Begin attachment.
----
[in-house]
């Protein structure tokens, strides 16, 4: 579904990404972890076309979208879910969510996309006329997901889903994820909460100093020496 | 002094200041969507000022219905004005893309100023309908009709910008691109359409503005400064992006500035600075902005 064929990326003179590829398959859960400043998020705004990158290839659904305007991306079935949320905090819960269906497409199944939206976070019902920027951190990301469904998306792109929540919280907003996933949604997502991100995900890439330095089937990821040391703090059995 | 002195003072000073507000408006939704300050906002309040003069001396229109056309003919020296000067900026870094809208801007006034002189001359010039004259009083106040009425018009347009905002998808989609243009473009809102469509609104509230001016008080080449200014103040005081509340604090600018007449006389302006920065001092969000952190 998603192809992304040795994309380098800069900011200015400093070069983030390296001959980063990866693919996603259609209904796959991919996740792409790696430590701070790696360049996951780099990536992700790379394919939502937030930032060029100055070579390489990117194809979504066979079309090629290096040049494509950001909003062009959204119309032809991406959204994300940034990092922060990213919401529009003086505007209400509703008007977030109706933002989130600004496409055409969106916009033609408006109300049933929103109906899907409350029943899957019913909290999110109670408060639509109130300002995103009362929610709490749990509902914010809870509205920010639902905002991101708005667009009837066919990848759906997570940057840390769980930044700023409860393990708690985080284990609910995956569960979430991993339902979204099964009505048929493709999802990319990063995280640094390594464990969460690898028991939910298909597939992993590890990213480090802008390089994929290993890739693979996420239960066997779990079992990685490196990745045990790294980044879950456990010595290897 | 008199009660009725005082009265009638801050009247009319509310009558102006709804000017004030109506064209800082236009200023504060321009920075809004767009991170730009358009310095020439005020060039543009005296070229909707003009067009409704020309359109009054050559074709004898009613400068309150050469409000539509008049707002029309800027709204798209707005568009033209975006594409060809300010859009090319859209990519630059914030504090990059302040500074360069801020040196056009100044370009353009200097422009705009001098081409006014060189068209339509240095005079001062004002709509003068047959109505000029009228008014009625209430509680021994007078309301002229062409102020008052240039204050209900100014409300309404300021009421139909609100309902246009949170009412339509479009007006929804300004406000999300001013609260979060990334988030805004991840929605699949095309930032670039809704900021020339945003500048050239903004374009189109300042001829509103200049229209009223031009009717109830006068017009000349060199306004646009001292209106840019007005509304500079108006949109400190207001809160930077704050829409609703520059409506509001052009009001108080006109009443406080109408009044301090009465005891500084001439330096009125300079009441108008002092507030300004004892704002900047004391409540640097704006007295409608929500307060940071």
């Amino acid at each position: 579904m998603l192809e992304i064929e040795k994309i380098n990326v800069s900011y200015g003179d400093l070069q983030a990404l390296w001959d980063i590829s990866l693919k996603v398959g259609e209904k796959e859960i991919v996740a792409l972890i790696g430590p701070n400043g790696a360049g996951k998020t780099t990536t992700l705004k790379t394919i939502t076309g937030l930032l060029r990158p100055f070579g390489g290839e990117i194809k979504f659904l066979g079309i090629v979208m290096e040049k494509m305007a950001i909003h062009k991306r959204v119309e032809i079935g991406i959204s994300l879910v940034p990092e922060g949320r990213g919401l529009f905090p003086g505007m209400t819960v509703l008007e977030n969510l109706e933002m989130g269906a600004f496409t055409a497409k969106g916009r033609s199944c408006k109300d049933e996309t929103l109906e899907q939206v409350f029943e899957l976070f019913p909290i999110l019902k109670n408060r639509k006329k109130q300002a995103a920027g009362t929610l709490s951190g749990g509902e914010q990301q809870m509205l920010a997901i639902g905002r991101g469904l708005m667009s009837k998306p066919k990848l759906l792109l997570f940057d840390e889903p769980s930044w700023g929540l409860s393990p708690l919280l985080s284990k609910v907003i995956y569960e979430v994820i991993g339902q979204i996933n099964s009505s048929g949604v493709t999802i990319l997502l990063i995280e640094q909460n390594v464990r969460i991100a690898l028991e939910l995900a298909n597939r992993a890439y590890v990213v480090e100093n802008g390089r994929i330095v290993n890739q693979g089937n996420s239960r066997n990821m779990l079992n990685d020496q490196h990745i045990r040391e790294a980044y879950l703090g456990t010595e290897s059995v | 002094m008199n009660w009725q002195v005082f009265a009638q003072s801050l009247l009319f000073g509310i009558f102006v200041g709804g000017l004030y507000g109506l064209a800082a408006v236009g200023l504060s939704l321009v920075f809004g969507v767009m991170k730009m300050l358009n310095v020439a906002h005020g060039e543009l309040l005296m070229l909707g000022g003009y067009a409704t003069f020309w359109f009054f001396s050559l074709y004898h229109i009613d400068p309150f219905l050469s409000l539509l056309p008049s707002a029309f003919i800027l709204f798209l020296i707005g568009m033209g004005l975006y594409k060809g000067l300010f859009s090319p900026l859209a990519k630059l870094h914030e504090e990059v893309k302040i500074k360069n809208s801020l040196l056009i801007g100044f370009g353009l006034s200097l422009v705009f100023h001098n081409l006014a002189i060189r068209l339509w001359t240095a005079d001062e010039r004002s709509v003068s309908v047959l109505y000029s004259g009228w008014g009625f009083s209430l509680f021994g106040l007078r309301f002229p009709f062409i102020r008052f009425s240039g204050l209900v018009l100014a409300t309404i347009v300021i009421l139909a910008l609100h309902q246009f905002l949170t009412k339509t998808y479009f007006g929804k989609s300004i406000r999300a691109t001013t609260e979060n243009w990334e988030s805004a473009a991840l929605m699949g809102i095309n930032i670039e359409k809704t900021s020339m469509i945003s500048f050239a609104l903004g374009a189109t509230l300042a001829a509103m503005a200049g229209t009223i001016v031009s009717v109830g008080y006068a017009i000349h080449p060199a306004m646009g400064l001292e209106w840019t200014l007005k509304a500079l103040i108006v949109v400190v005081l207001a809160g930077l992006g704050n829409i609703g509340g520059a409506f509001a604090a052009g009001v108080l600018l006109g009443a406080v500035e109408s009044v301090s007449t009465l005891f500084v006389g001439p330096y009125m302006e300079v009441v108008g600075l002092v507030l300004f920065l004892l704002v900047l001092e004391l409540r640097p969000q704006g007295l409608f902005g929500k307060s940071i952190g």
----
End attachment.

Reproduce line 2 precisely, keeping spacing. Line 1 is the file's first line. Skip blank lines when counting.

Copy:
């Protein structure tokens, strides 16, 4: 579904990404972890076309979208879910969510996309006329997901889903994820909460100093020496 | 002094200041969507000022219905004005893309100023309908009709910008691109359409503005400064992006500035600075902005 064929990326003179590829398959859960400043998020705004990158290839659904305007991306079935949320905090819960269906497409199944939206976070019902920027951190990301469904998306792109929540919280907003996933949604997502991100995900890439330095089937990821040391703090059995 | 002195003072000073507000408006939704300050906002309040003069001396229109056309003919020296000067900026870094809208801007006034002189001359010039004259009083106040009425018009347009905002998808989609243009473009809102469509609104509230001016008080080449200014103040005081509340604090600018007449006389302006920065001092969000952190 998603192809992304040795994309380098800069900011200015400093070069983030390296001959980063990866693919996603259609209904796959991919996740792409790696430590701070790696360049996951780099990536992700790379394919939502937030930032060029100055070579390489990117194809979504066979079309090629290096040049494509950001909003062009959204119309032809991406959204994300940034990092922060990213919401529009003086505007209400509703008007977030109706933002989130600004496409055409969106916009033609408006109300049933929103109906899907409350029943899957019913909290999110109670408060639509109130300002995103009362929610709490749990509902914010809870509205920010639902905002991101708005667009009837066919990848759906997570940057840390769980930044700023409860393990708690985080284990609910995956569960979430991993339902979204099964009505048929493709999802990319990063995280640094390594464990969460690898028991939910298909597939992993590890990213480090802008390089994929290993890739693979996420239960066997779990079992990685490196990745045990790294980044879950456990010595290897 | 008199009660009725005082009265009638801050009247009319509310009558102006709804000017004030109506064209800082236009200023504060321009920075809004767009991170730009358009310095020439005020060039543009005296070229909707003009067009409704020309359109009054050559074709004898009613400068309150050469409000539509008049707002029309800027709204798209707005568009033209975006594409060809300010859009090319859209990519630059914030504090990059302040500074360069801020040196056009100044370009353009200097422009705009001098081409006014060189068209339509240095005079001062004002709509003068047959109505000029009228008014009625209430509680021994007078309301002229062409102020008052240039204050209900100014409300309404300021009421139909609100309902246009949170009412339509479009007006929804300004406000999300001013609260979060990334988030805004991840929605699949095309930032670039809704900021020339945003500048050239903004374009189109300042001829509103200049229209009223031009009717109830006068017009000349060199306004646009001292209106840019007005509304500079108006949109400190207001809160930077704050829409609703520059409506509001052009009001108080006109009443406080109408009044301090009465005891500084001439330096009125300079009441108008002092507030300004004892704002900047004391409540640097704006007295409608929500307060940071």